*Following the President’s visit to Germany, where he attended a meeting on the invitation of the G-7, world leaders opened a new leave of diplomatic relationship with Nigeria, promising technical and material support to quell Boko Haram, and rebuild the Nigerian economy.
*To strengthen the nation’s security architecture, President Buhari approved the recruitment of 10, 000 into the Nigerian Police. This will complement the President’s vision of building a robust and responsive domestic security outfit.
*At the outset of his administration, President Buhari approved an intervention to pay all the public servants owed salaries across the states due to fall in revenue sharing. The President’s intervention was principally to alleviate the suffering of many Nigerians and reduce the level of poverty.
*Apart from the intervention, the monthly Federation Accounts Allocation Committee witnessed a substantial jump in the month of July, 2015, largely due to the plugging of leakages. The jump was in spite of fall in oil revenue. *Electricity has improved significantly since the President assumed office on May 29, 2015. The 4,600 megawatts has ensured longer hours of electricity and lesser power cuts.
*The Foreign Reserve has improved to $31.5bn USD in spite of the falling global prices of commodities. From an initial $29.2bn USD the Foreign Reserve grew to $31.5, further securing the economy against global and domestic shocks. *The change in the leadership of the NNPC was a major stride in restructuring the organization. The appointment of a new Group Managing Director and the slice of Executive Directors from eight to four by the President had repositioned the organization.
*Closely linked, some refineries in the country had started operations. Warri and Port Harcourt refineries had started operation at 60 percent capacity, hoping to close-up after a Turn Around Maintenance (TAM) *Fuel queues have gradually faded around the country, especially in Abuja and Lagos where the queues lasted for a while after the inauguration
*President Buhari ordered a fast-track of Ogoni clean-up, acting on a United Nations Environmental Project Report that had been long delayed by previous administrations.
*To further demonstrate his penchant for fairness and justice, the President directed the CBN to clear all the outstanding allowances of former militants studying in various institutions across the world. The delay in payment of allowances had left the entire Amnesty Programme hanging on a cliff.
*President Buhari also salvaged the Amnesty Programme from near collapse by changing the leadership, and giving it a new vision of catering for the weak, the poor and the vulnerable, instead of enriching a few. A move that was well received by the people in the Niger-Delta.
*President Muhammadu Buhari has ruled out the appointment of a government delegation for this year’s pilgrimage to Saudi Arabia. By this decision, the government saved about one million U.S dollars and N30m in local expenses.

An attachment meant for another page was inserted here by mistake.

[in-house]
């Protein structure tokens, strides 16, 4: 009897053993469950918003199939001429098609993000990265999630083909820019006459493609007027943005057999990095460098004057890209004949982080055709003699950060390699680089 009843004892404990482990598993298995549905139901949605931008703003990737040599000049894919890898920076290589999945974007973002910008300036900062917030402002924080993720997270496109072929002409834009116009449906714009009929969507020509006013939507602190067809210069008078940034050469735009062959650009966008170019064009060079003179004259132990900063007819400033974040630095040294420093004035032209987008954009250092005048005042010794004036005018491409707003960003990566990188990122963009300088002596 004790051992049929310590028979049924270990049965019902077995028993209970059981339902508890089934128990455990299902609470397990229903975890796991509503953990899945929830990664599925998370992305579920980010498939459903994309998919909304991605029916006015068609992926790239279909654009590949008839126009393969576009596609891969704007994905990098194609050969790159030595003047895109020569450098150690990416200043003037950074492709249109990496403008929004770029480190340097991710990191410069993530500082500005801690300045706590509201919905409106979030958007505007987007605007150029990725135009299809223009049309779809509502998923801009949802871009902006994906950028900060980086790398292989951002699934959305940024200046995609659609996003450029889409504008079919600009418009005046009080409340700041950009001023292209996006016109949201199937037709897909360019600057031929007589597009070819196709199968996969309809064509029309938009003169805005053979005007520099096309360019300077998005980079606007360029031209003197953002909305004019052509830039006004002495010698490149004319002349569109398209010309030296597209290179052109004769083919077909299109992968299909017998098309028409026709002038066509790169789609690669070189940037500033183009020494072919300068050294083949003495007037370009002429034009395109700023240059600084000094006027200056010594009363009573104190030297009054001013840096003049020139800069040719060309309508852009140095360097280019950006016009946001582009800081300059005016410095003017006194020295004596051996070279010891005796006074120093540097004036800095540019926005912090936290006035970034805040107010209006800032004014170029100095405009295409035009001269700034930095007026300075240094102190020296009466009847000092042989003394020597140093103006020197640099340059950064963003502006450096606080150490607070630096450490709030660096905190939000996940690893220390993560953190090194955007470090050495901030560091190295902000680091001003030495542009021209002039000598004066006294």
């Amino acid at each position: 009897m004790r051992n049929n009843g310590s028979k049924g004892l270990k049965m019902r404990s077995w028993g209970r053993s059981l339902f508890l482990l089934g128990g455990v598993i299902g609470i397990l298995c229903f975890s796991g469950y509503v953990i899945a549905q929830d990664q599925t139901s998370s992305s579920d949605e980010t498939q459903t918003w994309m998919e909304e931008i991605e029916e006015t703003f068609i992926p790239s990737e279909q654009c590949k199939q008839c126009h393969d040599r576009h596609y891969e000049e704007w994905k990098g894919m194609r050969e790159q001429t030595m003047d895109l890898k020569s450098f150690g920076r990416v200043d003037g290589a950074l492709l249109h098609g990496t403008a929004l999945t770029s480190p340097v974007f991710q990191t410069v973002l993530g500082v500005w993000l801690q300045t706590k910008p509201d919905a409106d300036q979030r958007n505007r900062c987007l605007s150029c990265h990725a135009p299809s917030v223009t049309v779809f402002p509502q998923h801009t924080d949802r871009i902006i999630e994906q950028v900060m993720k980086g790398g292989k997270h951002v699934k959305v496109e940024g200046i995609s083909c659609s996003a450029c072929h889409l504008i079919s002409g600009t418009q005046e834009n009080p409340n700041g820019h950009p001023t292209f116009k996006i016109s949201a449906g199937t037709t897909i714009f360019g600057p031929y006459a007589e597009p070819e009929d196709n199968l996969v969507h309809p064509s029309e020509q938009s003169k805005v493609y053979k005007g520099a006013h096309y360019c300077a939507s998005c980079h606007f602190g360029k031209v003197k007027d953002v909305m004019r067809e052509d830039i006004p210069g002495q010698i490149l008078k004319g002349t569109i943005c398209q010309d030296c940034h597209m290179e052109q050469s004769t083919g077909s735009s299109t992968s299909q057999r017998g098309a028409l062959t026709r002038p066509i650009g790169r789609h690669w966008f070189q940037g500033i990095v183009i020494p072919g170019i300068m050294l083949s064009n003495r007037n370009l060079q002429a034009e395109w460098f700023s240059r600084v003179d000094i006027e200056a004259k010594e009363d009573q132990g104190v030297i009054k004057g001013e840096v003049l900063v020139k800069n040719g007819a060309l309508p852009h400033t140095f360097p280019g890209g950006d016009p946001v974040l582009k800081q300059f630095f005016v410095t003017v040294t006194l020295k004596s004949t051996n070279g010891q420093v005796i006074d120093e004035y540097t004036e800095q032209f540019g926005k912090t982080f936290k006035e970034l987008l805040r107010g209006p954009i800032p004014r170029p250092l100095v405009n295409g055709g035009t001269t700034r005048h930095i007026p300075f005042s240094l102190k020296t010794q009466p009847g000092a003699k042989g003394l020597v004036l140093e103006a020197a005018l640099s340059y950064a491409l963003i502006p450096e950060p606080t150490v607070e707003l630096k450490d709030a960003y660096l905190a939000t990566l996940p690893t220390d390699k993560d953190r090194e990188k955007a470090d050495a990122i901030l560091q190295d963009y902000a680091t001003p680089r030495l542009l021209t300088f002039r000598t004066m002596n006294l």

*Striking at the heart of corruption, President Buhari ordered the closure of all multiple accounts in MDAs and a reduction to the use of Single Treasury Account to promote transparency and accountability. *After three days in the United States, President Buhari was able to harmonize the relationship with the United States, which faltered greatly under the previous administration.
*As a fallout of the visit, the United States has promised more support for Nigeria in terms of technical, military and intelligence support to nail insurgency in the north east. *The United States has also released evidence of massive looting and links of monies wired out of the country to the President in the United States. The President has directed prosecution.
*The meeting in the United States also attracted N2.7 trillion investments into the country. *On corruption, the impression of the President as incorruptible and the fear of prosecution pushed many to return stolen public funds, with reports saying key actors in the previous government have returned huge sums of money.
*The President set up an advisory committee on war against corruption to design an effective template for fighting corruption *President Buhari’s leadership has been religiously focused on cutting down the cost of governance while channeling scarce resources to the areas of priority, thus, government’s official travels have been reviewed so that public officers no longer embark on frivolous foreign trips.
*President Buhari cancelled oil swap deals that had cost the country billions of dollars; resulted in fuel queues due to differences in figures and muddled the country’s reputation due to multiple interpretations and reported high level corruption.
*The total monetary value of all finished goods and services produced in Nigeria in the second quarter of 2015 recorded a 2.57 percent growth, says data on Quarterly Gross Domestic Product estimates of the Nigerian Bureau of Statistics. *In real terms, the non-oil sector contributed 90.20 percent to the nation’s overall GDP, marginally higher than both the 89.55 percent share recorded in the first quarter of 2015, and 89.24 percent recorded in the corresponding period of 2014.